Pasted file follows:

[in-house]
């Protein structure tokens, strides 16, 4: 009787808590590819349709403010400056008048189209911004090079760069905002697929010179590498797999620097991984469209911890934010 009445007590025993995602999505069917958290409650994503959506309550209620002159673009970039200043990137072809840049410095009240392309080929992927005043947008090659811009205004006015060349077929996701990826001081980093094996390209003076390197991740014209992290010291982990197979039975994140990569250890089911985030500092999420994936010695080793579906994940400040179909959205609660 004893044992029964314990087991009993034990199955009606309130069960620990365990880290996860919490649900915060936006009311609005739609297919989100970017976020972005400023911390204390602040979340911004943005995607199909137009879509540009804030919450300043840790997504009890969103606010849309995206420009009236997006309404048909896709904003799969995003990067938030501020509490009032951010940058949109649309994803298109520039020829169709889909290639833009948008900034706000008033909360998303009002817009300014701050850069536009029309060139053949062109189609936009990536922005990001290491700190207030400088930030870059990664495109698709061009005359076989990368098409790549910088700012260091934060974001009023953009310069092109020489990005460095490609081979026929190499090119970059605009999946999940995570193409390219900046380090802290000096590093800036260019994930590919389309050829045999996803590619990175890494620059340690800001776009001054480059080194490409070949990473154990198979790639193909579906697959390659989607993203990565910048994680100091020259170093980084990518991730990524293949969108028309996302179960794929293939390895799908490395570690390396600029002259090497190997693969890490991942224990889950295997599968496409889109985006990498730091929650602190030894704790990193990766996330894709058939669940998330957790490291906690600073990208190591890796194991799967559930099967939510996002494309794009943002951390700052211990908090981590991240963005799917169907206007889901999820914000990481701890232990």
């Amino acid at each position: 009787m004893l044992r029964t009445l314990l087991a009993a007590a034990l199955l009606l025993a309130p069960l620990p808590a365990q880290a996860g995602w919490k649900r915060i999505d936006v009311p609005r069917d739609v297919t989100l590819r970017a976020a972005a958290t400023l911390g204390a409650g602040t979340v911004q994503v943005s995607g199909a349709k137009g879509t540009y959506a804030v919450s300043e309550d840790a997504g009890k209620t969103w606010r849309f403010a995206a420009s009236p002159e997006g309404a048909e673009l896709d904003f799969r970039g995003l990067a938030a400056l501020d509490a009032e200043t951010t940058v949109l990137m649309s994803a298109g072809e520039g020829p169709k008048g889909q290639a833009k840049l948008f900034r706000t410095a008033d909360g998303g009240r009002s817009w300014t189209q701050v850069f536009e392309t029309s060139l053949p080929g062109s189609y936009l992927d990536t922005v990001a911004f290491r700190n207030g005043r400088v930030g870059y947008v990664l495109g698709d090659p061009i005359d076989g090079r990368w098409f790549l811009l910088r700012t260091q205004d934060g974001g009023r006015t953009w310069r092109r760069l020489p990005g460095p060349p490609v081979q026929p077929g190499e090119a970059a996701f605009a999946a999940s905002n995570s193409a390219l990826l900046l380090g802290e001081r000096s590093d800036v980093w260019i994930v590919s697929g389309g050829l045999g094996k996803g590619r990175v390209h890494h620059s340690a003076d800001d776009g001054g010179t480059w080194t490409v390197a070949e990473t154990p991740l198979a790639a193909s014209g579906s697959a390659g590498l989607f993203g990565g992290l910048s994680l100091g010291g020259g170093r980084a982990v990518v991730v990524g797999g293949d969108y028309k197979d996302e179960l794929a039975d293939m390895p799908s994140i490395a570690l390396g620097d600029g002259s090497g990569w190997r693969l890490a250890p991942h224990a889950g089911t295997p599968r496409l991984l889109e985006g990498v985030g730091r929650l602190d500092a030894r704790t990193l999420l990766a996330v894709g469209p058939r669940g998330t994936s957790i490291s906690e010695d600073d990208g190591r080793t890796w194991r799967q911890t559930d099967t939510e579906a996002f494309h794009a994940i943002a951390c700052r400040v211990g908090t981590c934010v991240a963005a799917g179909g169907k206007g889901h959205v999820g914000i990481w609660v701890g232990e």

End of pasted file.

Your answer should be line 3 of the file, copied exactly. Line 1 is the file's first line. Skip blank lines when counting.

């Amino acid at each position: 009787m004893l044992r029964t009445l314990l087991a009993a007590a034990l199955l009606l025993a309130p069960l620990p808590a365990q880290a996860g995602w919490k649900r915060i999505d936006v009311p609005r069917d739609v297919t989100l590819r970017a976020a972005a958290t400023l911390g204390a409650g602040t979340v911004q994503v943005s995607g199909a349709k137009g879509t540009y959506a804030v919450s300043e309550d840790a997504g009890k209620t969103w606010r849309f403010a995206a420009s009236p002159e997006g309404a048909e673009l896709d904003f799969r970039g995003l990067a938030a400056l501020d509490a009032e200043t951010t940058v949109l990137m649309s994803a298109g072809e520039g020829p169709k008048g889909q290639a833009k840049l948008f900034r706000t410095a008033d909360g998303g009240r009002s817009w300014t189209q701050v850069f536009e392309t029309s060139l053949p080929g062109s189609y936009l992927d990536t922005v990001a911004f290491r700190n207030g005043r400088v930030g870059y947008v990664l495109g698709d090659p061009i005359d076989g090079r990368w098409f790549l811009l910088r700012t260091q205004d934060g974001g009023r006015t953009w310069r092109r760069l020489p990005g460095p060349p490609v081979q026929p077929g190499e090119a970059a996701f605009a999946a999940s905002n995570s193409a390219l990826l900046l380090g802290e001081r000096s590093d800036v980093w260019i994930v590919s697929g389309g050829l045999g094996k996803g590619r990175v390209h890494h620059s340690a003076d800001d776009g001054g010179t480059w080194t490409v390197a070949e990473t154990p991740l198979a790639a193909s014209g579906s697959a390659g590498l989607f993203g990565g992290l910048s994680l100091g010291g020259g170093r980084a982990v990518v991730v990524g797999g293949d969108y028309k197979d996302e179960l794929a039975d293939m390895p799908s994140i490395a570690l390396g620097d600029g002259s090497g990569w190997r693969l890490a250890p991942h224990a889950g089911t295997p599968r496409l991984l889109e985006g990498v985030g730091r929650l602190d500092a030894r704790t990193l999420l990766a996330v894709g469209p058939r669940g998330t994936s957790i490291s906690e010695d600073d990208g190591r080793t890796w194991r799967q911890t559930d099967t939510e579906a996002f494309h794009a994940i943002a951390c700052r400040v211990g908090t981590c934010v991240a963005a799917g179909g169907k206007g889901h959205v999820g914000i990481w609660v701890g232990e």